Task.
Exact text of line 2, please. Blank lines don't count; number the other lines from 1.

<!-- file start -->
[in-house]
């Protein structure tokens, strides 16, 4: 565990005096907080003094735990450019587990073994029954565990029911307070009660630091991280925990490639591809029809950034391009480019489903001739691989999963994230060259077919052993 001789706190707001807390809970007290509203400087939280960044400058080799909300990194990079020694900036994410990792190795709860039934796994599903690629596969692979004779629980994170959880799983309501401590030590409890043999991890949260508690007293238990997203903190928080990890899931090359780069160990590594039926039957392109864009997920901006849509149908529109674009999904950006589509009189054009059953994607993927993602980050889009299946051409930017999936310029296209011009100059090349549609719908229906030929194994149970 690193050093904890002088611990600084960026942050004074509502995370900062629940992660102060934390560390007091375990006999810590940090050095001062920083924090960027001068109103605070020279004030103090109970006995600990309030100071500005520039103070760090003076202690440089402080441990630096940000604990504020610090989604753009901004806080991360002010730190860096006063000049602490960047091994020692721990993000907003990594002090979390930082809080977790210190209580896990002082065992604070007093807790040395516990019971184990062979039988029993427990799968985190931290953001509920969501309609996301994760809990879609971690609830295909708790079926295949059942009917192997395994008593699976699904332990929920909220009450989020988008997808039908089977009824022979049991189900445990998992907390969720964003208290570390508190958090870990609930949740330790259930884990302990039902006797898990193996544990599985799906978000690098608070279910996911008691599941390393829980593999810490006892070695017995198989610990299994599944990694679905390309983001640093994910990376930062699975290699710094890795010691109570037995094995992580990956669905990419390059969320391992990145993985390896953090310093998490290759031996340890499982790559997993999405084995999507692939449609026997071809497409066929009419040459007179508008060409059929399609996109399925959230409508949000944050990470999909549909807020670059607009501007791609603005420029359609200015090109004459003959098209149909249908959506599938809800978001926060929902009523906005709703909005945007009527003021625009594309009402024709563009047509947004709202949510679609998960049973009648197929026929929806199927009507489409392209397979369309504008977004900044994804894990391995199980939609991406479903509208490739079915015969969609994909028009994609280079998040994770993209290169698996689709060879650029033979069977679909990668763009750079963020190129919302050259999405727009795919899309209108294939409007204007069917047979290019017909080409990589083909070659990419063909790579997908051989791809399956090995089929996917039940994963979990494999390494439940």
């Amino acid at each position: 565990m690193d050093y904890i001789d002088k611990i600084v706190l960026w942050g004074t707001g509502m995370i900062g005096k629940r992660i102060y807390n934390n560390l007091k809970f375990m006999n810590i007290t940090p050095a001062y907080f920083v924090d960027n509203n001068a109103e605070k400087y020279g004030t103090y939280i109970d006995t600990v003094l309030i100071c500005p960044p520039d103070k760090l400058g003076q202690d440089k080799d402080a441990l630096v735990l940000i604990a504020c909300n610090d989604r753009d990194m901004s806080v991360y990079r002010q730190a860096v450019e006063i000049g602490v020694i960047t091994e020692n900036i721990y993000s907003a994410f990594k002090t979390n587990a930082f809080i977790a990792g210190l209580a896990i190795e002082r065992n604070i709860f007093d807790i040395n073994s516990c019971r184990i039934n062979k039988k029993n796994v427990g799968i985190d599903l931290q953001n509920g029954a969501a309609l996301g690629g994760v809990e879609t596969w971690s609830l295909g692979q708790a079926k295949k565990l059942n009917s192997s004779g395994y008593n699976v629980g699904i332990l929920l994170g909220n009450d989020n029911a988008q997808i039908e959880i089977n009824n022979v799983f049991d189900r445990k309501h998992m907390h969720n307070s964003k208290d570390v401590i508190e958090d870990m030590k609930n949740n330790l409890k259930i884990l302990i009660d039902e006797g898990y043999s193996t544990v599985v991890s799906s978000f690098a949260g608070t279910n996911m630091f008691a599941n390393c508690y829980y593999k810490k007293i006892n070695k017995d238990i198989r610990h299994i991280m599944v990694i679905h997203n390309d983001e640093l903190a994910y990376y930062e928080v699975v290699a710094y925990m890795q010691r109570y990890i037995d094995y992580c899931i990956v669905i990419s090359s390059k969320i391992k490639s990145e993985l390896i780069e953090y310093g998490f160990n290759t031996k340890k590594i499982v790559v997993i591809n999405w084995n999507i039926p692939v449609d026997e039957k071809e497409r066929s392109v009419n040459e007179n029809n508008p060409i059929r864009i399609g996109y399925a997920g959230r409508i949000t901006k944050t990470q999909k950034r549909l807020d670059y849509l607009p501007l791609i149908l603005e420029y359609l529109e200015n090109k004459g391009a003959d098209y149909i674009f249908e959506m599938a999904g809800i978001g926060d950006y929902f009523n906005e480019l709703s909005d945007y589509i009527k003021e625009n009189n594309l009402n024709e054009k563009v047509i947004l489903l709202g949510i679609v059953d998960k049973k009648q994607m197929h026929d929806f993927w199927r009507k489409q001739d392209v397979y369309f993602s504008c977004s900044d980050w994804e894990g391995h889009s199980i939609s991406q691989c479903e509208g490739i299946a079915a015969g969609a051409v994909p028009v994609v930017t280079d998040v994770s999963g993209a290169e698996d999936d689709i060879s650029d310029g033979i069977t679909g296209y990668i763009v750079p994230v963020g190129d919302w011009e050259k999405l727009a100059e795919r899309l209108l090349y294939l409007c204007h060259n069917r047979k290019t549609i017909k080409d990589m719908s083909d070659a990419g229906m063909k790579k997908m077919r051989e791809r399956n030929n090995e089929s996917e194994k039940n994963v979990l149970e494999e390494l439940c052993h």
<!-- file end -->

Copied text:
């Protein structure tokens, strides 16, 4: 565990005096907080003094735990450019587990073994029954565990029911307070009660630091991280925990490639591809029809950034391009480019489903001739691989999963994230060259077919052993 001789706190707001807390809970007290509203400087939280960044400058080799909300990194990079020694900036994410990792190795709860039934796994599903690629596969692979004779629980994170959880799983309501401590030590409890043999991890949260508690007293238990997203903190928080990890899931090359780069160990590594039926039957392109864009997920901006849509149908529109674009999904950006589509009189054009059953994607993927993602980050889009299946051409930017999936310029296209011009100059090349549609719908229906030929194994149970 690193050093904890002088611990600084960026942050004074509502995370900062629940992660102060934390560390007091375990006999810590940090050095001062920083924090960027001068109103605070020279004030103090109970006995600990309030100071500005520039103070760090003076202690440089402080441990630096940000604990504020610090989604753009901004806080991360002010730190860096006063000049602490960047091994020692721990993000907003990594002090979390930082809080977790210190209580896990002082065992604070007093807790040395516990019971184990062979039988029993427990799968985190931290953001509920969501309609996301994760809990879609971690609830295909708790079926295949059942009917192997395994008593699976699904332990929920909220009450989020988008997808039908089977009824022979049991189900445990998992907390969720964003208290570390508190958090870990609930949740330790259930884990302990039902006797898990193996544990599985799906978000690098608070279910996911008691599941390393829980593999810490006892070695017995198989610990299994599944990694679905390309983001640093994910990376930062699975290699710094890795010691109570037995094995992580990956669905990419390059969320391992990145993985390896953090310093998490290759031996340890499982790559997993999405084995999507692939449609026997071809497409066929009419040459007179508008060409059929399609996109399925959230409508949000944050990470999909549909807020670059607009501007791609603005420029359609200015090109004459003959098209149909249908959506599938809800978001926060929902009523906005709703909005945007009527003021625009594309009402024709563009047509947004709202949510679609998960049973009648197929026929929806199927009507489409392209397979369309504008977004900044994804894990391995199980939609991406479903509208490739079915015969969609994909028009994609280079998040994770993209290169698996689709060879650029033979069977679909990668763009750079963020190129919302050259999405727009795919899309209108294939409007204007069917047979290019017909080409990589083909070659990419063909790579997908051989791809399956090995089929996917039940994963979990494999390494439940």